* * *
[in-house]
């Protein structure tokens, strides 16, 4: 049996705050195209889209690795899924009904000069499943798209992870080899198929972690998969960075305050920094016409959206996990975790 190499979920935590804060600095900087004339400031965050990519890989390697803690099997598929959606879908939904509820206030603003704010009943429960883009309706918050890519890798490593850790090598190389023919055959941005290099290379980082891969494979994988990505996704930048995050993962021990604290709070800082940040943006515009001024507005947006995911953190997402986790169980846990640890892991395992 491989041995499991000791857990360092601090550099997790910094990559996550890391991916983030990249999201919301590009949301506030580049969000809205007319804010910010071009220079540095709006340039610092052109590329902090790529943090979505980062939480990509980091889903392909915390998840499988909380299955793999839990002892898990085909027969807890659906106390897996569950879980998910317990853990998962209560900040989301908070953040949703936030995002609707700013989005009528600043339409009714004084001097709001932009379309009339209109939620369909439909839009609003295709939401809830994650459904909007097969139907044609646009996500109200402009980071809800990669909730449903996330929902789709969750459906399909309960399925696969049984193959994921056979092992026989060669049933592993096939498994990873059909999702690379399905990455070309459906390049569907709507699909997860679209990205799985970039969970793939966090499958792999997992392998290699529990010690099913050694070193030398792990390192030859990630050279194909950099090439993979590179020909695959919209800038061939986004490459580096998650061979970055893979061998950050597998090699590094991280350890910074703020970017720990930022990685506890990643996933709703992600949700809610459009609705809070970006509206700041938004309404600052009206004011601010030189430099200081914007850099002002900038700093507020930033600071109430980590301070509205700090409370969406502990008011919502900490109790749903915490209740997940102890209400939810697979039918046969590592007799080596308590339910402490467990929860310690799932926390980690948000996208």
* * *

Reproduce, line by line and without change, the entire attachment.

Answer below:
[in-house]
């Protein structure tokens, strides 16, 4: 049996705050195209889209690795899924009904000069499943798209992870080899198929972690998969960075305050920094016409959206996990975790 190499979920935590804060600095900087004339400031965050990519890989390697803690099997598929959606879908939904509820206030603003704010009943429960883009309706918050890519890798490593850790090598190389023919055959941005290099290379980082891969494979994988990505996704930048995050993962021990604290709070800082940040943006515009001024507005947006995911953190997402986790169980846990640890892991395992 491989041995499991000791857990360092601090550099997790910094990559996550890391991916983030990249999201919301590009949301506030580049969000809205007319804010910010071009220079540095709006340039610092052109590329902090790529943090979505980062939480990509980091889903392909915390998840499988909380299955793999839990002892898990085909027969807890659906106390897996569950879980998910317990853990998962209560900040989301908070953040949703936030995002609707700013989005009528600043339409009714004084001097709001932009379309009339209109939620369909439909839009609003295709939401809830994650459904909007097969139907044609646009996500109200402009980071809800990669909730449903996330929902789709969750459906399909309960399925696969049984193959994921056979092992026989060669049933592993096939498994990873059909999702690379399905990455070309459906390049569907709507699909997860679209990205799985970039969970793939966090499958792999997992392998290699529990010690099913050694070193030398792990390192030859990630050279194909950099090439993979590179020909695959919209800038061939986004490459580096998650061979970055893979061998950050597998090699590094991280350890910074703020970017720990930022990685506890990643996933709703992600949700809610459009609705809070970006509206700041938004309404600052009206004011601010030189430099200081914007850099002002900038700093507020930033600071109430980590301070509205700090409370969406502990008011919502900490109790749903915490209740997940102890209400939810697979039918046969590592007799080596308590339910402490467990929860310690799932926390980690948000996208």